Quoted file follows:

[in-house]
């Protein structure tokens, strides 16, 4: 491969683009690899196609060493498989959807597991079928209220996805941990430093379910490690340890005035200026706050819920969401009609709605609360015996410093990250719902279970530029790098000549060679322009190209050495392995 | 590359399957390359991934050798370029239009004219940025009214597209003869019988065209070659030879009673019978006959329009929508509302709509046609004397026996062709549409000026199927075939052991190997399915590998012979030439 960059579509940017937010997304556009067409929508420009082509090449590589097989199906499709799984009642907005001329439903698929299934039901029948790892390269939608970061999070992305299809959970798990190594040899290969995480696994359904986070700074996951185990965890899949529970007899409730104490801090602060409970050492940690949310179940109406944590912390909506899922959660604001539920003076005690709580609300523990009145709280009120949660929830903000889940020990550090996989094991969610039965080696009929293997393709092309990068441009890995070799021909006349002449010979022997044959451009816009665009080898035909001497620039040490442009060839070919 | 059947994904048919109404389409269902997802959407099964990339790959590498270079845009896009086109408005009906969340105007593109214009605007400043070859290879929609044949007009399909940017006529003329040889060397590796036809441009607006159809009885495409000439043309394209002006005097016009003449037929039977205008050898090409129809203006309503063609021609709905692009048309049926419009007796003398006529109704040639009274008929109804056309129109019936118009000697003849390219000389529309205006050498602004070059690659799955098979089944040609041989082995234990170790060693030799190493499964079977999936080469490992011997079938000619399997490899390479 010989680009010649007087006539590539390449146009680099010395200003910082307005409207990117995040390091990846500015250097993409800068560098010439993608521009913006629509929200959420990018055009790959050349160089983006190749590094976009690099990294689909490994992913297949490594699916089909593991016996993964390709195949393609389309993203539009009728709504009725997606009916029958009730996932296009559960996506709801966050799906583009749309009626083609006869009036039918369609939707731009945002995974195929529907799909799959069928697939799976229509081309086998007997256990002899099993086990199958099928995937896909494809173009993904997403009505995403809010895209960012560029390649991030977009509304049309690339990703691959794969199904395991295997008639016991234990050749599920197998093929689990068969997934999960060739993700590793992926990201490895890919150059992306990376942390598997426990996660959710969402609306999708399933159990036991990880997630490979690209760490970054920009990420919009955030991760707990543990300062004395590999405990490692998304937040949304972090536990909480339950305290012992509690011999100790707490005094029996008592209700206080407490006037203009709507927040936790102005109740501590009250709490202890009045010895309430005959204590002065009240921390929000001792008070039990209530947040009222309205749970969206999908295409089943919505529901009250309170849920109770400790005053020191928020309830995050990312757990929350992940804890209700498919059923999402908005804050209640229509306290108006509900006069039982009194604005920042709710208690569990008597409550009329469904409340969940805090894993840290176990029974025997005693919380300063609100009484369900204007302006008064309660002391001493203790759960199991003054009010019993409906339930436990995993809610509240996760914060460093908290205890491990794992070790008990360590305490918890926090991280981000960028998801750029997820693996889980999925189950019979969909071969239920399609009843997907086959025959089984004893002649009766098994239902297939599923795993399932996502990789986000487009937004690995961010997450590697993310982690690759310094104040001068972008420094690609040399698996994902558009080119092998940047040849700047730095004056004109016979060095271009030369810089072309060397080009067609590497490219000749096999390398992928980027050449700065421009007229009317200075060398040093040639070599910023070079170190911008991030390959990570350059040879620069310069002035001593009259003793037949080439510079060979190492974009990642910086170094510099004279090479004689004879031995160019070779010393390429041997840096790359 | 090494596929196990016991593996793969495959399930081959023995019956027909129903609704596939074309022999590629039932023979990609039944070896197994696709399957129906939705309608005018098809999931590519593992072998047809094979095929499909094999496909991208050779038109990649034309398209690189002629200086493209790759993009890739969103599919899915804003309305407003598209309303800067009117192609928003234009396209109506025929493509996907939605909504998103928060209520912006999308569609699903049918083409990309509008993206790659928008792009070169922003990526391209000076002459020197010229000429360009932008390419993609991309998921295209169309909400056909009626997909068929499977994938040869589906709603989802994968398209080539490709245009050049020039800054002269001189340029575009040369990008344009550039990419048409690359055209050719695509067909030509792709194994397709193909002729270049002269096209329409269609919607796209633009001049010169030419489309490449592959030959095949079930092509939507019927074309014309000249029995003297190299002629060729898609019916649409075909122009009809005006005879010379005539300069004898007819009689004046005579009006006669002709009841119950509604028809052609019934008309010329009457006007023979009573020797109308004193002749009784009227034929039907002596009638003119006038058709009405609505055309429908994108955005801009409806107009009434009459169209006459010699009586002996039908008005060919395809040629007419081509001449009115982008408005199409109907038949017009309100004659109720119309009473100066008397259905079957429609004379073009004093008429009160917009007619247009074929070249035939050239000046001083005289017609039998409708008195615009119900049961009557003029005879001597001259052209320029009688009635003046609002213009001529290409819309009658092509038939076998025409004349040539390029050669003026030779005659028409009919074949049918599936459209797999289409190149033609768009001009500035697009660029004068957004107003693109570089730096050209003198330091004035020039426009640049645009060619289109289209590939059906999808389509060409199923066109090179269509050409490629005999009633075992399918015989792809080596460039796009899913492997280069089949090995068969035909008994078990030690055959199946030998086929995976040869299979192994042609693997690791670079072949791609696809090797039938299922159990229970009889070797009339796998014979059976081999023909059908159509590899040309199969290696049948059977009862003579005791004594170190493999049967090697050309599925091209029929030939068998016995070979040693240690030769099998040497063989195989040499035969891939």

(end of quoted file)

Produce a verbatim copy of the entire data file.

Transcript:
[in-house]
């Protein structure tokens, strides 16, 4: 491969683009690899196609060493498989959807597991079928209220996805941990430093379910490690340890005035200026706050819920969401009609709605609360015996410093990250719902279970530029790098000549060679322009190209050495392995 | 590359399957390359991934050798370029239009004219940025009214597209003869019988065209070659030879009673019978006959329009929508509302709509046609004397026996062709549409000026199927075939052991190997399915590998012979030439 960059579509940017937010997304556009067409929508420009082509090449590589097989199906499709799984009642907005001329439903698929299934039901029948790892390269939608970061999070992305299809959970798990190594040899290969995480696994359904986070700074996951185990965890899949529970007899409730104490801090602060409970050492940690949310179940109406944590912390909506899922959660604001539920003076005690709580609300523990009145709280009120949660929830903000889940020990550090996989094991969610039965080696009929293997393709092309990068441009890995070799021909006349002449010979022997044959451009816009665009080898035909001497620039040490442009060839070919 | 059947994904048919109404389409269902997802959407099964990339790959590498270079845009896009086109408005009906969340105007593109214009605007400043070859290879929609044949007009399909940017006529003329040889060397590796036809441009607006159809009885495409000439043309394209002006005097016009003449037929039977205008050898090409129809203006309503063609021609709905692009048309049926419009007796003398006529109704040639009274008929109804056309129109019936118009000697003849390219000389529309205006050498602004070059690659799955098979089944040609041989082995234990170790060693030799190493499964079977999936080469490992011997079938000619399997490899390479 010989680009010649007087006539590539390449146009680099010395200003910082307005409207990117995040390091990846500015250097993409800068560098010439993608521009913006629509929200959420990018055009790959050349160089983006190749590094976009690099990294689909490994992913297949490594699916089909593991016996993964390709195949393609389309993203539009009728709504009725997606009916029958009730996932296009559960996506709801966050799906583009749309009626083609006869009036039918369609939707731009945002995974195929529907799909799959069928697939799976229509081309086998007997256990002899099993086990199958099928995937896909494809173009993904997403009505995403809010895209960012560029390649991030977009509304049309690339990703691959794969199904395991295997008639016991234990050749599920197998093929689990068969997934999960060739993700590793992926990201490895890919150059992306990376942390598997426990996660959710969402609306999708399933159990036991990880997630490979690209760490970054920009990420919009955030991760707990543990300062004395590999405990490692998304937040949304972090536990909480339950305290012992509690011999100790707490005094029996008592209700206080407490006037203009709507927040936790102005109740501590009250709490202890009045010895309430005959204590002065009240921390929000001792008070039990209530947040009222309205749970969206999908295409089943919505529901009250309170849920109770400790005053020191928020309830995050990312757990929350992940804890209700498919059923999402908005804050209640229509306290108006509900006069039982009194604005920042709710208690569990008597409550009329469904409340969940805090894993840290176990029974025997005693919380300063609100009484369900204007302006008064309660002391001493203790759960199991003054009010019993409906339930436990995993809610509240996760914060460093908290205890491990794992070790008990360590305490918890926090991280981000960028998801750029997820693996889980999925189950019979969909071969239920399609009843997907086959025959089984004893002649009766098994239902297939599923795993399932996502990789986000487009937004690995961010997450590697993310982690690759310094104040001068972008420094690609040399698996994902558009080119092998940047040849700047730095004056004109016979060095271009030369810089072309060397080009067609590497490219000749096999390398992928980027050449700065421009007229009317200075060398040093040639070599910023070079170190911008991030390959990570350059040879620069310069002035001593009259003793037949080439510079060979190492974009990642910086170094510099004279090479004689004879031995160019070779010393390429041997840096790359 | 090494596929196990016991593996793969495959399930081959023995019956027909129903609704596939074309022999590629039932023979990609039944070896197994696709399957129906939705309608005018098809999931590519593992072998047809094979095929499909094999496909991208050779038109990649034309398209690189002629200086493209790759993009890739969103599919899915804003309305407003598209309303800067009117192609928003234009396209109506025929493509996907939605909504998103928060209520912006999308569609699903049918083409990309509008993206790659928008792009070169922003990526391209000076002459020197010229000429360009932008390419993609991309998921295209169309909400056909009626997909068929499977994938040869589906709603989802994968398209080539490709245009050049020039800054002269001189340029575009040369990008344009550039990419048409690359055209050719695509067909030509792709194994397709193909002729270049002269096209329409269609919607796209633009001049010169030419489309490449592959030959095949079930092509939507019927074309014309000249029995003297190299002629060729898609019916649409075909122009009809005006005879010379005539300069004898007819009689004046005579009006006669002709009841119950509604028809052609019934008309010329009457006007023979009573020797109308004193002749009784009227034929039907002596009638003119006038058709009405609505055309429908994108955005801009409806107009009434009459169209006459010699009586002996039908008005060919395809040629007419081509001449009115982008408005199409109907038949017009309100004659109720119309009473100066008397259905079957429609004379073009004093008429009160917009007619247009074929070249035939050239000046001083005289017609039998409708008195615009119900049961009557003029005879001597001259052209320029009688009635003046609002213009001529290409819309009658092509038939076998025409004349040539390029050669003026030779005659028409009919074949049918599936459209797999289409190149033609768009001009500035697009660029004068957004107003693109570089730096050209003198330091004035020039426009640049645009060619289109289209590939059906999808389509060409199923066109090179269509050409490629005999009633075992399918015989792809080596460039796009899913492997280069089949090995068969035909008994078990030690055959199946030998086929995976040869299979192994042609693997690791670079072949791609696809090797039938299922159990229970009889070797009339796998014979059976081999023909059908159509590899040309199969290696049948059977009862003579005791004594170190493999049967090697050309599925091209029929030939068998016995070979040693240690030769099998040497063989195989040499035969891939």